In fact, it is almost impossible to tell what he really thinks, as he tends to speak out from both sides of his mouth.
But regardless of whether it is willful ignorance or cynical calculus, the end result has been terribly painful and utterly avoidable – not only in terms of the great loss of life but also in terms of the damage to so many livelihoods.
Gaining the nation’s confidence
That is why Biden is pulling way ahead in the national polls.
Trump’s mounting scandals, including his tax avoidance – not to say tax evasion – his failure to mitigate the harm from the pandemic, his polarising policies and incitement to violence, and his inability to chart a clear and actionable vision for the future as the country descends into new lows, have all stacked up against him.
It is no coincidence, then, that professor Allan Lichtman, who rightly predicted every election result since 1984, including the 2016 Trump upset, forecasts a Trump defeat come November. Based on his model of 13 major indicators, including leadership, charisma, the economy, social unrest and scandals, Lichtman calculates seven of the 13 “keys” to the presidency work in Biden’s favour.
This is especially true when it comes to the effect of the pandemic fiasco on more fragile Americans.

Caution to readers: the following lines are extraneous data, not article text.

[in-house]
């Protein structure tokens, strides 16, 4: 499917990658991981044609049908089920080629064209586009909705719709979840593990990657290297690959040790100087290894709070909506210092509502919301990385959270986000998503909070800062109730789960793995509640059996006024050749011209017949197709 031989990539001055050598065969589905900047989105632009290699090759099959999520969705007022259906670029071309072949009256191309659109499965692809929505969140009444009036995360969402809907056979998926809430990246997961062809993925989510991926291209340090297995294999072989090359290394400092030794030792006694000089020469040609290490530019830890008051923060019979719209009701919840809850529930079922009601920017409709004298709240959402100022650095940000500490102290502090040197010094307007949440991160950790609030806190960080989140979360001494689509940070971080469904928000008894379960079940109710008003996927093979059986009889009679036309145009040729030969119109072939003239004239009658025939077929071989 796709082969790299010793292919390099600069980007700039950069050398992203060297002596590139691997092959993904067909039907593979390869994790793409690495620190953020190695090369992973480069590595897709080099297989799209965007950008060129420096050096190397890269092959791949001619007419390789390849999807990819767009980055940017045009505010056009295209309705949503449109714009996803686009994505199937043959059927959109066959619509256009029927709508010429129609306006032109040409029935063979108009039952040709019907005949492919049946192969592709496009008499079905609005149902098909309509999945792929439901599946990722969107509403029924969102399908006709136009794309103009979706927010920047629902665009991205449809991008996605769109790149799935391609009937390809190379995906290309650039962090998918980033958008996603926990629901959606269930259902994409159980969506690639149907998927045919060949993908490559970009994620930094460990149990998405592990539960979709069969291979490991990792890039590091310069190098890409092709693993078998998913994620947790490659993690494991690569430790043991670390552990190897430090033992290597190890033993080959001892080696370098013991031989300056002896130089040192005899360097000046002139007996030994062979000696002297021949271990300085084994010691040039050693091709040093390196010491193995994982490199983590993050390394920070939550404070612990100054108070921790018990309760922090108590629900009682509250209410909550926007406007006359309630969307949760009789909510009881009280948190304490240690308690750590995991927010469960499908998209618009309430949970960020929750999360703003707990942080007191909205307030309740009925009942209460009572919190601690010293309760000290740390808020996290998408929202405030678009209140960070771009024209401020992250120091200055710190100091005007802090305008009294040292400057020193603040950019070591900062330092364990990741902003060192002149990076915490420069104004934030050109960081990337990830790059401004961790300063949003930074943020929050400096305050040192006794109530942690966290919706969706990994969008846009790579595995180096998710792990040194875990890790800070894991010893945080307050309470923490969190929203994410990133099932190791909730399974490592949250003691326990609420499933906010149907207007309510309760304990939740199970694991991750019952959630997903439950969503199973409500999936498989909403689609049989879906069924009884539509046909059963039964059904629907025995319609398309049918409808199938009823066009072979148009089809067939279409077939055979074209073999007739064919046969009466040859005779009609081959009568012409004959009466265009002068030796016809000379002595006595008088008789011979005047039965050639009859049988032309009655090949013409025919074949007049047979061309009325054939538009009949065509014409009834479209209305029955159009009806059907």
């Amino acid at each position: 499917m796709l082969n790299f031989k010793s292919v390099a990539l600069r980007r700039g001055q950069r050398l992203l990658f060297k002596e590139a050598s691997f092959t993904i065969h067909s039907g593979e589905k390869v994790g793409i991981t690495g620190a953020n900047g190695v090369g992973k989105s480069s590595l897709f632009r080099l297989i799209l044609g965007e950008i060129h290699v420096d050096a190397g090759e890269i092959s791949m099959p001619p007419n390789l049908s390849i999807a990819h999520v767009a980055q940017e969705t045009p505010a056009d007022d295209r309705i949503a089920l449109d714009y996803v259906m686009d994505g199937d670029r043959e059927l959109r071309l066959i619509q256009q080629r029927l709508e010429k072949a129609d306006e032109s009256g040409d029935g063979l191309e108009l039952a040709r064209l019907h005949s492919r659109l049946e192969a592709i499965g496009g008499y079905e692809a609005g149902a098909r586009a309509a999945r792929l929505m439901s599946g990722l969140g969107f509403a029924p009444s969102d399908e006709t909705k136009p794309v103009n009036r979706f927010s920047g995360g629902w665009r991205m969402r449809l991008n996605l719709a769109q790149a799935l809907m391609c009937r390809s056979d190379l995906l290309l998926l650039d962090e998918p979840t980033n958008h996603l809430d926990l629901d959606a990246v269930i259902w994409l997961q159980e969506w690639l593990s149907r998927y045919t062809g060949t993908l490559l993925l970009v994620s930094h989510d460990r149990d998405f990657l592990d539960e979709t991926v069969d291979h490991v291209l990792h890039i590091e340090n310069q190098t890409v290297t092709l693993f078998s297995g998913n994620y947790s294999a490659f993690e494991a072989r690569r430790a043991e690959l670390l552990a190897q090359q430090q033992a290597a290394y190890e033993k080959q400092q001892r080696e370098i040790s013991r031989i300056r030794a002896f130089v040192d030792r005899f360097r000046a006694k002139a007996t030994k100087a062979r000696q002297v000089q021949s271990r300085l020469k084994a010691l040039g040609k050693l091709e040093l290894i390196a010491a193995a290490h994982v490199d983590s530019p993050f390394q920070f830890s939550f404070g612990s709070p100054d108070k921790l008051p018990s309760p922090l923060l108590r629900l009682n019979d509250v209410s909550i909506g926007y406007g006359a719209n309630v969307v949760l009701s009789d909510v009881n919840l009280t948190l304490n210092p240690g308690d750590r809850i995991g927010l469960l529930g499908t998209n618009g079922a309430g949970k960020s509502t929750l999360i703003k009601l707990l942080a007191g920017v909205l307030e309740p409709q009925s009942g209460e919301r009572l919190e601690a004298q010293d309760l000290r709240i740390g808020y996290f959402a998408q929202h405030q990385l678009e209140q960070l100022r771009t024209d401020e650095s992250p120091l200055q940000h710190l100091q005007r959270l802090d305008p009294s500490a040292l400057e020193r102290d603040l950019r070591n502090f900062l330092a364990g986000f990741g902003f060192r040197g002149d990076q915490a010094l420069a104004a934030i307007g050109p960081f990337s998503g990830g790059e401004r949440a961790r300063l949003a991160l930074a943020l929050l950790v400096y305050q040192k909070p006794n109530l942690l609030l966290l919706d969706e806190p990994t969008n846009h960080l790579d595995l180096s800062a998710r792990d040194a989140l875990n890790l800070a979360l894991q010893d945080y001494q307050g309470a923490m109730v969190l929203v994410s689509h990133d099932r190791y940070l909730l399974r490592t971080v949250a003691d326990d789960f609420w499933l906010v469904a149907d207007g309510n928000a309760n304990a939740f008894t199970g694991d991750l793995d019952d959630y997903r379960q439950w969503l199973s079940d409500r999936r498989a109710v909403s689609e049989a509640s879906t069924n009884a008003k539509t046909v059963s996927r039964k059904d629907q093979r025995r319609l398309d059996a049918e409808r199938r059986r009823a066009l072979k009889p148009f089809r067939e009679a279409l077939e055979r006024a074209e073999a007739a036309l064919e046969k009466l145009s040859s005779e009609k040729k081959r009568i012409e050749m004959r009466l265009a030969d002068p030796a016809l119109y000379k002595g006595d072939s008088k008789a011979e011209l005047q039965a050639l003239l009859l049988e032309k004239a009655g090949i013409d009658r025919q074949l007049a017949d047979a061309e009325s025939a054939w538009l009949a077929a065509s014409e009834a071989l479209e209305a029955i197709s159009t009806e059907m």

For example, Biden’s popularity is growing among older American voters, 71 percent of whom turned up to vote in 2016. In the key state of Florida, where Trump won the elderly by 17 percent in 2016, he is now trailing Biden among the more than 65-year-olds, albeit by a small margin.
But while Biden, like Hillary Clinton, is certain to win the popular vote, ie a majority of American voters, he also needs to win the Electoral College to become president.
That requires winning in some key swing states like Michigan, Ohio, Florida, and Pennsylvania. Unlike the other states that generally vote Democrat or Republican, these states tend to swing both ways depending on the election cycle.
Mood swings in the swing states
Biden’s lead in the national polls remains greater than his lead in the “swing states” that will ultimately decide the elections. This makes it a close contest with the possibility of new extraordinary factors altering the result in the next four weeks.
But since their 2016 fiasco, pollsters have worked on improving their models to account for the Electoral College, notably in the swing states.
And they show that while many continue to place their faith in Trump, a growing number of working- and middle-class Americans in the battleground states are turning their back on Trump for failing to deliver on his promises in the past four years.
This can be seen in the poll results coming from seven key swing states, which show Biden performing consistently better than Trump, especially since the first debate and Trump’s coronavirus diagnosis.
Last but not least, Trump has finally lost his mojo, which thus far has been his greatest asset among wide segments of the electorate, especially the uneducated voters.
Indeed, since the start of the pandemic earlier in the year, his overall showmanship has been backfiring on him.
His attempts to appear in command after catching the virus less than a month before the elections have come across as too rehearsed, too bizarre, and utterly desperate.
So, other things being equal, again, other things being equal, Biden is destined to win the Electoral College and the popular vote.